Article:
Saturday, July 30, 2016

Who to take advice from on growing ginseng, or any crop, for that matter

The ginseng berries are ripening and that means it is about time to reserve seeds for your own ginseng gardens. Every year there are more and more people selling ginseng seeds and giving out advice on how to grow this very special plant. I have no doubt that some of these people are quite knowledgeable, but before taking advice from folks, be sure to check their credentials. They might not be quite as "expert" as you would like them to be.

Let me give you an example. Earlier this summer I was at a book signing sitting next to the author of a new book on another crop that I work with (I am going to protect her identity and not share what that crop is). It was a beautiful book with great photographs and an impressive layout. The author was very enthusiastic about the crop but as we got deeper into our discussion about it I was puzzled at some of the questions she couldn't answer. So I asked her how long she had been growing the crop, and she said two years. She had a total of two years of experience growing this crop and she wrote a book about it and was promoting herself on the speaking circuit as an expert! I was shocked to say the least.

The lesson is, anyone can call themselves an expert and anyone can write a book. So, before you go taking advice from someone on a crop as long-lived and valuable as ginseng, check them out. What is their background with ginseng? How long have they been growing it? Is there evidence to support their claims? What is their reputation? Do they have a website or a blog? How long have they been posting about it?
The same goes for ginseng seeds. Where did they come from? What region of the country are they from? Are they from artificial shade gardens or plants that grew in the woods? How were the seeds handled? Who stratified them? How have they been stored? Do they come with planting instructions? What is the expected germination percentage? What if none of them come up? Will you get a credit or a refund? Will the seller answer any questions you might have now, in a few weeks, or in a few months?

There are folks selling ginseng seed who have never grown or wild-harvested a ginseng plant in their life. They find a great deal on some ginseng seed "seconds" from a large producer somewhere, break it up into hundreds of packages, and sell them online. Many of these packages are bought by home gardeners who are thrilled if a few seeds germinate. But if you are a serious grower, you want a high germination rate and confidence that the seed are disease free and are the genus and species you ordered.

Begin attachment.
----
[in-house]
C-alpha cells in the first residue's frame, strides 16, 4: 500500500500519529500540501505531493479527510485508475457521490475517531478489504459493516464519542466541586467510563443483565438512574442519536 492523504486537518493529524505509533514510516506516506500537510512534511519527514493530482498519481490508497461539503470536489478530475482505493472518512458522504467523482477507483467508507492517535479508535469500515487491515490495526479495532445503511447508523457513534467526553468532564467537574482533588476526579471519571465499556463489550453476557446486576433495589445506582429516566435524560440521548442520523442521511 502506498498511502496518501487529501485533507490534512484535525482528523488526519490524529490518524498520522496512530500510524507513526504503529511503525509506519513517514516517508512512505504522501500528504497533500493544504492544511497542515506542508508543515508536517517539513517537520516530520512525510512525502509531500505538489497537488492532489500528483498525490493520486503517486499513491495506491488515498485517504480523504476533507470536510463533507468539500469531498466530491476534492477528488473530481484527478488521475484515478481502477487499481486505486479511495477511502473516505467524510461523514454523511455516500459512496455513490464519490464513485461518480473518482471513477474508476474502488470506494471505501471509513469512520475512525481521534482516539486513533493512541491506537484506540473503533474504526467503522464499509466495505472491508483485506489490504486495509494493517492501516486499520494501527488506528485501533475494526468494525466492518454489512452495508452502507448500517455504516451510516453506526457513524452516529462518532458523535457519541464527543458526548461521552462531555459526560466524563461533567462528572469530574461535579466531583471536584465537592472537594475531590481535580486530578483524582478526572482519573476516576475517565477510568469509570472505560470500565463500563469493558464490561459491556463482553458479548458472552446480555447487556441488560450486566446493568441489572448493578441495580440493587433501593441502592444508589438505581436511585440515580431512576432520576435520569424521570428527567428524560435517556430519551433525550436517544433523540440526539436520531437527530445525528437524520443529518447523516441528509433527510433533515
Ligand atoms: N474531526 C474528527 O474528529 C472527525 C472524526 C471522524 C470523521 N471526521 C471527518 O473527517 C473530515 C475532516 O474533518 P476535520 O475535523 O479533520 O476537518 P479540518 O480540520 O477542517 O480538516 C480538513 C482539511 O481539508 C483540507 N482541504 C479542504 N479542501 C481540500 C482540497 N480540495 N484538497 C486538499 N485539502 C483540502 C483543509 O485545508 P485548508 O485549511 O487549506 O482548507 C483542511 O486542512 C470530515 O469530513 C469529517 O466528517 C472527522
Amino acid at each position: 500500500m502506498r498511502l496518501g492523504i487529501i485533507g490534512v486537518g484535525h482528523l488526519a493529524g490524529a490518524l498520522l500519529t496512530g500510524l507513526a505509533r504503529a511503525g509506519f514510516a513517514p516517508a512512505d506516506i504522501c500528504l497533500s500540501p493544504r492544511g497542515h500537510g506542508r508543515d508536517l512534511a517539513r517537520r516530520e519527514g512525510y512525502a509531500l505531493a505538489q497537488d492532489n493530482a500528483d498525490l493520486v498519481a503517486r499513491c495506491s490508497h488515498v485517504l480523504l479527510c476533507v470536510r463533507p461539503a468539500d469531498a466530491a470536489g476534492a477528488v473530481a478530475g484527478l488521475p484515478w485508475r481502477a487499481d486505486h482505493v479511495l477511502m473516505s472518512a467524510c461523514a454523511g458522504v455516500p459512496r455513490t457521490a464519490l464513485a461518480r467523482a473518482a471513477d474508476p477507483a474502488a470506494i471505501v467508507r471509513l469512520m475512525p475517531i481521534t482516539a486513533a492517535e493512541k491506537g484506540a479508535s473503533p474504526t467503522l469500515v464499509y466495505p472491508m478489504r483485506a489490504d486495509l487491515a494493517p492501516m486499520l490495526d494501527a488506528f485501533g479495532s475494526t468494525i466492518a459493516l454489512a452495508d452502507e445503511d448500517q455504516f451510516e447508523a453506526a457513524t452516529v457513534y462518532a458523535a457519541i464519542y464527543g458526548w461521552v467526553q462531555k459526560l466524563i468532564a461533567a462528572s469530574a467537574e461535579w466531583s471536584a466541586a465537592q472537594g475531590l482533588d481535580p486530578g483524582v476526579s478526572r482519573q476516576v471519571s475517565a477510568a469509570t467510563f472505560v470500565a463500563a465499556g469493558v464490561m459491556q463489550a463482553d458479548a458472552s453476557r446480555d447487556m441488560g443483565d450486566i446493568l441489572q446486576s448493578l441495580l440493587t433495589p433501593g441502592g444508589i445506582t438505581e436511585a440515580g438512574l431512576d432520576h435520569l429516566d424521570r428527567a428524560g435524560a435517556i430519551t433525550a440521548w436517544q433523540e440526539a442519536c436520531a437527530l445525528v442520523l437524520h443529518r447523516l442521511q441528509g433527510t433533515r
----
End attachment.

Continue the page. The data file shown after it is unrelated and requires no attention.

Here is an example of the kind of person I suggest you seek out for advice. My coauthor, Scott Persons, has been growing ginseng since 1979. He has supported his family all these years from his ginseng business. His seeds are shipped all over the world, he is considered by many to be the father of the wild-simulated ginseng growing method, and he is a popular speaker and consultant to growers in many countries. His first book, American Ginseng: Green Gold is a classic and highly prized by people who own an author signed copy. Without hesitation, I can say that few people know as much about ginseng as Scott Persons. Those are the kinds of credentials you should be looking for.

The Extension Service, university ginseng researchers, native plant and herb focused non-profits can also be great sources of information on how to grow ginseng. But they vary in their level and quality of expertise, too. Once in awhile I find a very authoratative looking ginseng bulletin online that was clearly written by someone who had never grown the plant before. They cut and pasted information from a variety of sources that they weren't qualified to evaluate. So even there, take a few minutes to look up the authors and see if they have grown ginseng in test plots or on-farm studies, or at least worked with ginseng growers for many years.

So, as we head into ginseng planting season and you start looking for seeds and someone to get growing advice from, take the time to check people out. Be suspicious if someone is selling seeds for much less than everyone else. And watch for those who advertise that you will make hundreds of thousands of dollars if you follow their advice, which they will gladly bill your credit card for.

I hope you all do plant some ginseng seeds this fall. Plant some for yourself to harvest in the future and some to give back to forest. Happy ginseng growing!!